This afternoon, activist investor Carl Icahn moved billions of dollars of market value with a couple of Tweets:

Following Icahn's tweeting, shares of Apple jumped about 4.8 percent, a fresh direction for the stocks, which have slid some 23.4 percent over the last 12 months, due to investor worries that the tech giant's glory days are behind it.

Apple followed Icahn's tweet with the statement: "We appreciate the interest and investment of all our shareholders. Tim had a very positive conversation with Mr. Icahn today."

After months of withering scrutiny from Wall Street, Apple may be breathing a sigh of relief for now.

But it could eventually rue the day Icahn came knocking at its door. Icahn is a known troublemaker, embroiling tech companies in bitter, drawn-out fights — just ask Dell, whose founder would like nothing more than the sight of Icahn's back.

Furthermore, while Icahn is not alone in seeing Apple as undervalued, he has plenty to gain personally from publicly supporting Apple. After all, he admittedly has a very large position in Apple, so that 5 percent bump was just fine by him.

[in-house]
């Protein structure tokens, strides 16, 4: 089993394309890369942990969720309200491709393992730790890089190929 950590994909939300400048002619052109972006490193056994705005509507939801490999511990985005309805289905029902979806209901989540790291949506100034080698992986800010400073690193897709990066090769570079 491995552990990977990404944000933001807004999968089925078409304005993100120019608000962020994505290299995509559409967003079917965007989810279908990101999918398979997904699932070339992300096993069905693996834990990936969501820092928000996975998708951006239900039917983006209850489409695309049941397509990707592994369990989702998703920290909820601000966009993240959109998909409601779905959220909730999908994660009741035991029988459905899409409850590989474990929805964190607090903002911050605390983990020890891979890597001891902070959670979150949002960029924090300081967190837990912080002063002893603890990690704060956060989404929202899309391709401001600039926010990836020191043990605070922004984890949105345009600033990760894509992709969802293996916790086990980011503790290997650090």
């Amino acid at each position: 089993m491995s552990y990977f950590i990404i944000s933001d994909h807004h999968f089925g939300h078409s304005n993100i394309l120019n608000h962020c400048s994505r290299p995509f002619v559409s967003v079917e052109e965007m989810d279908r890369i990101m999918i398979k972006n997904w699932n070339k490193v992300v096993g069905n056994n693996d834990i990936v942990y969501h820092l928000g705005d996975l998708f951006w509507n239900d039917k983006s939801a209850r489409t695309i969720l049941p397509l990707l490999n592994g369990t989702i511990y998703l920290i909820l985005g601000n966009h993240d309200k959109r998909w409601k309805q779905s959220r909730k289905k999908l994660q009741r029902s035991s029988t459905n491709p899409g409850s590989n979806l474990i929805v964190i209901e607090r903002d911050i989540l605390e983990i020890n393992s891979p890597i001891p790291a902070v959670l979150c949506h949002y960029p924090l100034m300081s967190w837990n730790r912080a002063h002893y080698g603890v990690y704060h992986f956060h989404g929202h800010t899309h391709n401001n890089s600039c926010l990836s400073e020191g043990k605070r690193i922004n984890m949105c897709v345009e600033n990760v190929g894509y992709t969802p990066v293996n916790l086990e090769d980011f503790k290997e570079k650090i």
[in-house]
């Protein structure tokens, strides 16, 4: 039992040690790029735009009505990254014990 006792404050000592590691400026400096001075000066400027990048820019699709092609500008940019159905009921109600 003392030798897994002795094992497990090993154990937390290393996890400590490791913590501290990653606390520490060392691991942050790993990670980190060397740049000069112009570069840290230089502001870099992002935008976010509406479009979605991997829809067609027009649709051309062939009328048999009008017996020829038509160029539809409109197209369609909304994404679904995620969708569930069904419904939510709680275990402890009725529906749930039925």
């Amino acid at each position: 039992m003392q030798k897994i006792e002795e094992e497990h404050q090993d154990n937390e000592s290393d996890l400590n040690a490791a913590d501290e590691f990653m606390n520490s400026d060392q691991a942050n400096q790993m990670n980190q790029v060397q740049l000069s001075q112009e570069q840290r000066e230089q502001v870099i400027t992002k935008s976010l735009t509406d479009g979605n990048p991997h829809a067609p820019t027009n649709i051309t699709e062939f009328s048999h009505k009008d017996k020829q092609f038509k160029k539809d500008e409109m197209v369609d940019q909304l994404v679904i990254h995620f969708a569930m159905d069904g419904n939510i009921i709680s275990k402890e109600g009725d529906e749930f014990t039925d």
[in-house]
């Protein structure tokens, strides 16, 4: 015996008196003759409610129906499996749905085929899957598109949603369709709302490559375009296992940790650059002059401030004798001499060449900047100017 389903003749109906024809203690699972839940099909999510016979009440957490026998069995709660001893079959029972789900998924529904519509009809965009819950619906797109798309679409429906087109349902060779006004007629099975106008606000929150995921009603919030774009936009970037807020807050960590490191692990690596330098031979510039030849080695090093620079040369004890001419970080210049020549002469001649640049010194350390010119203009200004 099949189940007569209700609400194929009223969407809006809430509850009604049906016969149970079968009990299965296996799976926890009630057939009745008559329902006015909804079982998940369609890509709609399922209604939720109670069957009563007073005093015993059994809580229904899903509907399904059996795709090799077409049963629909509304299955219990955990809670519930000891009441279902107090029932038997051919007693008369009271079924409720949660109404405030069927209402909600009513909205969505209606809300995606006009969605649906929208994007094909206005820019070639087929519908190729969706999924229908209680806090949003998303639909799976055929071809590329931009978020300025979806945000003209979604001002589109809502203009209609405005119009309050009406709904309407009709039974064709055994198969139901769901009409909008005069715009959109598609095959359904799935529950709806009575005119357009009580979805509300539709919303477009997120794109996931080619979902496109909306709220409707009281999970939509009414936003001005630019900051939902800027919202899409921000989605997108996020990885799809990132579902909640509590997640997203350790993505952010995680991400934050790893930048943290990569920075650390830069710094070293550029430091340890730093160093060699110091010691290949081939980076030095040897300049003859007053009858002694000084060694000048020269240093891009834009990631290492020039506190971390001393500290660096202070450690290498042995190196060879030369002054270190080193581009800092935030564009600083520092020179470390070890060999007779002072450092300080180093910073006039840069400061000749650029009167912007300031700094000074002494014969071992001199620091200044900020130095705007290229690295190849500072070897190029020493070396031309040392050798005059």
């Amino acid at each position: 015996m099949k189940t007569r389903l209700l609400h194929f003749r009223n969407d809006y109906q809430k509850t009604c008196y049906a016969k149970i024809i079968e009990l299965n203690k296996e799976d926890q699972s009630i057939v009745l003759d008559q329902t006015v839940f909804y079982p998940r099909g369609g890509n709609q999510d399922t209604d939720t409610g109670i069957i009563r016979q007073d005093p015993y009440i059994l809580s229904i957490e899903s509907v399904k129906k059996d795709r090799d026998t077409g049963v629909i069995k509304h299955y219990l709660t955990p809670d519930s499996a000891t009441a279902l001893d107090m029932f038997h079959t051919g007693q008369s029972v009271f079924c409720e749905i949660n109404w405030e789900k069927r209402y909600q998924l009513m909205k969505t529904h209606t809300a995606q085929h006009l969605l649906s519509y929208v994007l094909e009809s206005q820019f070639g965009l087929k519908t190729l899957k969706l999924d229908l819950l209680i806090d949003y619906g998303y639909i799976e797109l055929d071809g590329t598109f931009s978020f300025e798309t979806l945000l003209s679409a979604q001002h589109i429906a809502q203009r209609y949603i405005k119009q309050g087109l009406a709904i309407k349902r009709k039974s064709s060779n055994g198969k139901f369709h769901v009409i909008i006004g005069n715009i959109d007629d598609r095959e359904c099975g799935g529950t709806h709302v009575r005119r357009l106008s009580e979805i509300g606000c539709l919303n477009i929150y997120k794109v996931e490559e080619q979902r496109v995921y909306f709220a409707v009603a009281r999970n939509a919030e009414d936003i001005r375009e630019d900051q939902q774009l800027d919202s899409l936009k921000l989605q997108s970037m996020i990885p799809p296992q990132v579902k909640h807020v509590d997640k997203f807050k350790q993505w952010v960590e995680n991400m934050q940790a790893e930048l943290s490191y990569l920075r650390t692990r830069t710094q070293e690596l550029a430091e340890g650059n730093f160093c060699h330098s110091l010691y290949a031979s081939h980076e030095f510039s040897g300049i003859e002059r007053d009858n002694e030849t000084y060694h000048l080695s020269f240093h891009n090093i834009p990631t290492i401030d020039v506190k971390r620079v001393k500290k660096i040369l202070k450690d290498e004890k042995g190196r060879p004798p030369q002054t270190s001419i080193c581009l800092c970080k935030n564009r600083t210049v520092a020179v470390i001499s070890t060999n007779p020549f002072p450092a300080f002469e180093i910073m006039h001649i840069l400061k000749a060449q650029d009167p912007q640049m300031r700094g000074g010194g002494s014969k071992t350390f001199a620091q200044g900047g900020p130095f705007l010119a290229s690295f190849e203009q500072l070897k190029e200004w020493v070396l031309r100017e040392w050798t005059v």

Of more concern for Apple, he has already floated the idea that Apple use some of its enormous cash reserves to buy back more shares from investors. Apple this year already announced a very generous buyback program, which led to accusations that the company has become more concerned about pleasing investors than investing in new technologies. That raises concerns that Icahn sees Apple as a cash cow.

Of course, other investors are on board with Icahn's buyback call. "He's a vocal shareholder who can continue to put pressure on Apple to do the right thing for investors," an analyst told CNBC. "He's not going to add anything really on the product side."

All of which is likely to put more, not less, pressure on Tim Cook and company. "Icahn's predilection for forcing the issue at tech companies comes at a particularly delicate time for Apple, which is under a withering assault from the likes of Google and Samsung Electronics amid concerns Apple can still produce new hardware hits," says Jon Swartz at USA Today.